The Downside:

Classic facials are a very generalized treatment and one that is mostly superficial. This means that they might not offer the same results to different people and that some people may not notice much of an improvement if they’re going into one based on the results they’ve seen around them.

While your esthetician will use creams and mask that suit your skin type, the facial itself is essentially the same for everyone and thus can only promise slight improvements to more visible skin defects like deep acne scars. Furthermore, the typical post-facial glow (along with the other positive effects of a classic) doesn’t usually last longer than a week or so, so they offer no real long-term value (at least not as an isolated treatment).

Chemical Peels

What are they?

A Chemical Peel is a skin resurfacing procedure that utilizes acidic solutions to burn away layers of dead skin and clear obstructions in your pores. The potential benefits and the risks involved depend upon the seriousness of the issue you’re trying to tackle, with superficial peels only dealing with light scarring and uneven pigmentation. In contrast, deeper peels cater to people with serious signs of photoaging and can potentially take years of age and sun damage off your face. The downtime and recovery period also increases as you consider stronger peels. Superficial peels are often referred to as “lunchtime peels” for being able to show near-immediate results. In contrast, deep peels are followed by a 3 – 6 month recovery period (or potentially even more). The process of recovery itself can be painful.

As deep peels also use very strong chemicals, they also bear the most risk of an adverse reaction and can’t typically be conducted in a non-clinical environment. On the other hand, some superficial peels can even be applied at home in what amounts to a 15-minute procedure.

The Pros:

  • The benefits are there to last. When you get a medium peel, you’re looking at one procedure that can help you permanently improve the appearance of your skin. Whether it’s scarring, acne breakouts, pigment issues, or anything else, the damage you’re undoing won’t come back on its own. Even superficial peels, which are generally not considered a long-term solution to most skin problems, can be repeated to achieve long-lasting results.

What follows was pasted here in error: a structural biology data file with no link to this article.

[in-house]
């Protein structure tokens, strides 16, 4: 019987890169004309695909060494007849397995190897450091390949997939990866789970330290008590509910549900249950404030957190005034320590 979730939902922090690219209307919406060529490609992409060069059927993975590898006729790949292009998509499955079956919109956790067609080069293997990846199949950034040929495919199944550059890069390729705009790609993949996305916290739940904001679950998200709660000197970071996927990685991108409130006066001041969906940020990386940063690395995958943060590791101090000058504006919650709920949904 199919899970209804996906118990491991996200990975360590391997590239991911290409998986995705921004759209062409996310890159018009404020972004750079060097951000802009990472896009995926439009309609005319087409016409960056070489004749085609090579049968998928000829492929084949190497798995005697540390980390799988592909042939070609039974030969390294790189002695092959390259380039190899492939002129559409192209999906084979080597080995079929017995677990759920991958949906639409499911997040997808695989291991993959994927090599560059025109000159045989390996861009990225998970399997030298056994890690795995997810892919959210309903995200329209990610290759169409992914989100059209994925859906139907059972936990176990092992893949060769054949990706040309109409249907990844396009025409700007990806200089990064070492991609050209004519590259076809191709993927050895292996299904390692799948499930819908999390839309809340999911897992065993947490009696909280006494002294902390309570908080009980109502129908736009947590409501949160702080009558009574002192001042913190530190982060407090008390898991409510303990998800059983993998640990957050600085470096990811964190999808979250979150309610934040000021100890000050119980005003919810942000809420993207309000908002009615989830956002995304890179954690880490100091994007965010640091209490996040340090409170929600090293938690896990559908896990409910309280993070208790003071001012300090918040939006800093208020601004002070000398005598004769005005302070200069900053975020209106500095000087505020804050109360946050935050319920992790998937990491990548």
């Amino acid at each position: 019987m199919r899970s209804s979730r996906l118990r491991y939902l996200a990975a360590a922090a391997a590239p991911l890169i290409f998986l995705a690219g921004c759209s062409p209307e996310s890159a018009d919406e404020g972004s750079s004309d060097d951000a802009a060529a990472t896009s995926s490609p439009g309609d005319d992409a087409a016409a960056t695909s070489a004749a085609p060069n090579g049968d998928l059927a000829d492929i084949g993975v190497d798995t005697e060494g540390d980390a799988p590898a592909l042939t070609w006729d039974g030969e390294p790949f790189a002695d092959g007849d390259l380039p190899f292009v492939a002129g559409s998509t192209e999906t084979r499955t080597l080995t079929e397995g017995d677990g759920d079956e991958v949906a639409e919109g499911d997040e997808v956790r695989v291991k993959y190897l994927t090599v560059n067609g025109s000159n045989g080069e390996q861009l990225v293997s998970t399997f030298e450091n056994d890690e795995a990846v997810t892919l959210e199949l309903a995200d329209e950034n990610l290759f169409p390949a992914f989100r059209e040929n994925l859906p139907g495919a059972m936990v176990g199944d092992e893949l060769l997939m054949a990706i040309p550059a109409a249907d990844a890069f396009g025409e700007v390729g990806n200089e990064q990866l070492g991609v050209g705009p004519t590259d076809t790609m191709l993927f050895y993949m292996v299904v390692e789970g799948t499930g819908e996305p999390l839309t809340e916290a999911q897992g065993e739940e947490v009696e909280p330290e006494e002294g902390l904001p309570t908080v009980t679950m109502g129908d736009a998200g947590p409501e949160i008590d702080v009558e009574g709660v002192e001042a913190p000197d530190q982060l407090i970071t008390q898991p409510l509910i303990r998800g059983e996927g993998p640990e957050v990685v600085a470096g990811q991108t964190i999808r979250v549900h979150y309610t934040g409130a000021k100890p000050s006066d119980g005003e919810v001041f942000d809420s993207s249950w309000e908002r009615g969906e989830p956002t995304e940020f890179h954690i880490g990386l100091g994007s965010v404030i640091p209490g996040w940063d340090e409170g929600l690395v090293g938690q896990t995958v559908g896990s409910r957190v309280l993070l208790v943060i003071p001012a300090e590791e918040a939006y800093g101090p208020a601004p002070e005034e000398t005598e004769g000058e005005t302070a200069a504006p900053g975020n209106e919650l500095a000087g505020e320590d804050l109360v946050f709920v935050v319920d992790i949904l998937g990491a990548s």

• The procedure can be tailored to the needs of your skin. Some people may be at excess risk of post-inflammatory pigmentation or pigment damage from a chem peel. However, your esthetician or skin care professional can formulate a mixture that relies upon weaker acids, thereby reducing the risks while maintaining the same prospect of reward.
  • The procedure is non-invasive. Chemical peels don’t involve any needles or cutting, so they’re still an easier option to consider for people who are new to aesthetic medicine and treatments.
  • The results speak for themselves. A chemical peel can provide deep exfoliation and cleansing, which penetrate deep and promote the growth of fresh, flawless skin free from keratin build-ups, bumps, and rough patches. They tackle many different kinds of imperfections and damage and do so more effectively than just your average facial.

The Downside:

Chemical Peels sport some great benefits for consumers, but at the same time, they’re also one of the finickier forms of facial treatment. They’re not suitable for darker skin types (Fitzpatrick Skin types I – III), and the darker a patient’s skin tone, the more risk they carry with regards to post-op pigmentation issues. Chemical Peels are also not an option for people with various skin conditions. In the worst cases, they can exacerbate preexisting problems, such as an active acne breakout.

Deep Peels are a particularly risky procedure that utilizes strongly reactive substances like a phenol-castor oil solution to completely penetrate the epidermis. As this can potentially release phenol into the bloodstream, the risk of cardiac arrhythmia is high. This is why deep peel procedures usually require cardiac monitoring equipment.